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Baillieres Clin Gastroenterol. 1993 Mar;7(1):23-54.

Pharmacology of gastric acid inhibition.

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  • 1Medical College of Virginia, Richmond 23249.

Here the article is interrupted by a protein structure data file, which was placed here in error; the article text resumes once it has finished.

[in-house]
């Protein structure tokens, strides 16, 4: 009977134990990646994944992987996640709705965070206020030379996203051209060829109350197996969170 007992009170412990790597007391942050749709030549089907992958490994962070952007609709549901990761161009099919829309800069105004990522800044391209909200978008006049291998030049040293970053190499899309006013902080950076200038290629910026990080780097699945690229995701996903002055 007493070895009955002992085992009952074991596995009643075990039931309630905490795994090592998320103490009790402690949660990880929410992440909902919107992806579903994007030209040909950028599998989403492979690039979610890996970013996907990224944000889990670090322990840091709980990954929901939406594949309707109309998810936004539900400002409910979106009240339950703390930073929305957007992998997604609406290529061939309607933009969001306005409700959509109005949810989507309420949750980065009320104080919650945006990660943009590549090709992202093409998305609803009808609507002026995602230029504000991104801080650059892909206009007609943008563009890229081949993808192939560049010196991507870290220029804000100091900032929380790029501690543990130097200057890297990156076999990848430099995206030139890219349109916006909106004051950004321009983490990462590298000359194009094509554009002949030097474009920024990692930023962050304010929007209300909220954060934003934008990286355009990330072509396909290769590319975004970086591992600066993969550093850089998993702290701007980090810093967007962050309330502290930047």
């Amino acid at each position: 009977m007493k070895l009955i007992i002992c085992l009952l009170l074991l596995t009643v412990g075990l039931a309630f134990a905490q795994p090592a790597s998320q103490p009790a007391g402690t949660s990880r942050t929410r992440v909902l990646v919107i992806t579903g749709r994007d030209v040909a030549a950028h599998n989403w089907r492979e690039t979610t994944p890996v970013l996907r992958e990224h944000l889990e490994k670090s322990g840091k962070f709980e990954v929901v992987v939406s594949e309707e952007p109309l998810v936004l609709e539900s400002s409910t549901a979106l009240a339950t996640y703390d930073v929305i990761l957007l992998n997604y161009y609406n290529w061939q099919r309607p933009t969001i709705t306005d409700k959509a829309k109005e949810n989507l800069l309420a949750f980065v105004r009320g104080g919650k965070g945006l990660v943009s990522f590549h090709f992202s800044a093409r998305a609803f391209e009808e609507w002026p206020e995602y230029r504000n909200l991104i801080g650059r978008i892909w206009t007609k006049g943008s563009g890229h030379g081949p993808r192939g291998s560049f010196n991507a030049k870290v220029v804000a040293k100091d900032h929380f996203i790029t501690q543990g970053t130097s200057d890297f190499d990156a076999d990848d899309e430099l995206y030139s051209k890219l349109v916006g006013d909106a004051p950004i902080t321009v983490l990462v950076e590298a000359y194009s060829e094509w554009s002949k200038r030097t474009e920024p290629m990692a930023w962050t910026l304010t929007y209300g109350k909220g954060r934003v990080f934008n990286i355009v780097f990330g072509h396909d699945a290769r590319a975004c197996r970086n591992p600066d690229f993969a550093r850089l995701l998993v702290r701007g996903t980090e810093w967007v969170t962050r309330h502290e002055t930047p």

Gastric acid secretion is precisely regulated by neural (acetylcholine), hormonal (gastrin), and paracrine (histamine; somatostatin) mechanisms. The stimulatory effect of acetylcholine and gastrin is mediated via increase in cytosolic calcium, whereas that of histamine is mediated via activation of adenylate cyclase and generation of cAMP. Potentiation between histamine and either gastrin or acetylcholine may reflect postreceptor interaction between the distinct pathways and/or the ability of gastrin and acetylcholine to release histamine from mucosal ECL cells. The prime inhibitor of acid secretion is somatostatin. Its inhibitory paracrine effect is mediated predominantly by receptors coupled via guanine nucleotide binding proteins to inhibition of adenylate cyclase activity. All the pathways converge on and modulate the activity of the luminal enzyme, H+,K(+)-ATPase, the proton pump of the parietal cell. Precise information on the mechanisms involved in gastric acid secretion and the identification of specific receptor subtypes has led to the development of potent drugs capable of inhibiting acid secretion. These include competitive antagonists that interact with stimulatory receptors (e.g. muscarinic M1-receptor antagonists and histamine H2-receptor antagonists) as well as non-competitive inhibitors of H+,K(+)-ATPase (e.g. omeprazole). The histamine H2-receptor antagonists (cimetidine, ranitidine, famotidine, nizatidine and roxatidine acetate) continue as first-line therapy for peptic ulcer disease and are effective in preventing relapse. Although they are generally well tolerated, histamine H2-receptor antagonists may cause untoward CNS, cardiac and endocrine effects, as well as interfering with the absorption, metabolism and elimination of various drugs. The dominance of the histamine H2-receptor antagonists is now being challenged by omeprazole. Omeprazole reaches the parietal cell via the bloodstream, diffuses through the cytoplasm and becomes activated and trapped as a sulfenamide in the acidic canaliculus of the parietal cell. Here, it covalently binds to H+,K(+)-ATPase, the hydrogen pump of the parietal cell, thereby irreversibly blocking acid secretion in response to all modes of stimulation. The main potential drawback to its use is its extreme potency which sometimes leads to virtual anacidity, gastrin cell hyperplasia, hypergastrinaemia and, in rats, to the development of carcinoid tumours. The cholinergic receptor on the parietal cell has recently been identified as an M3 subtype and that on postganglionic intramural neurones of the submucosal plexus as an M1 subtype.(ABSTRACT TRUNCATED AT 400 WORDS)

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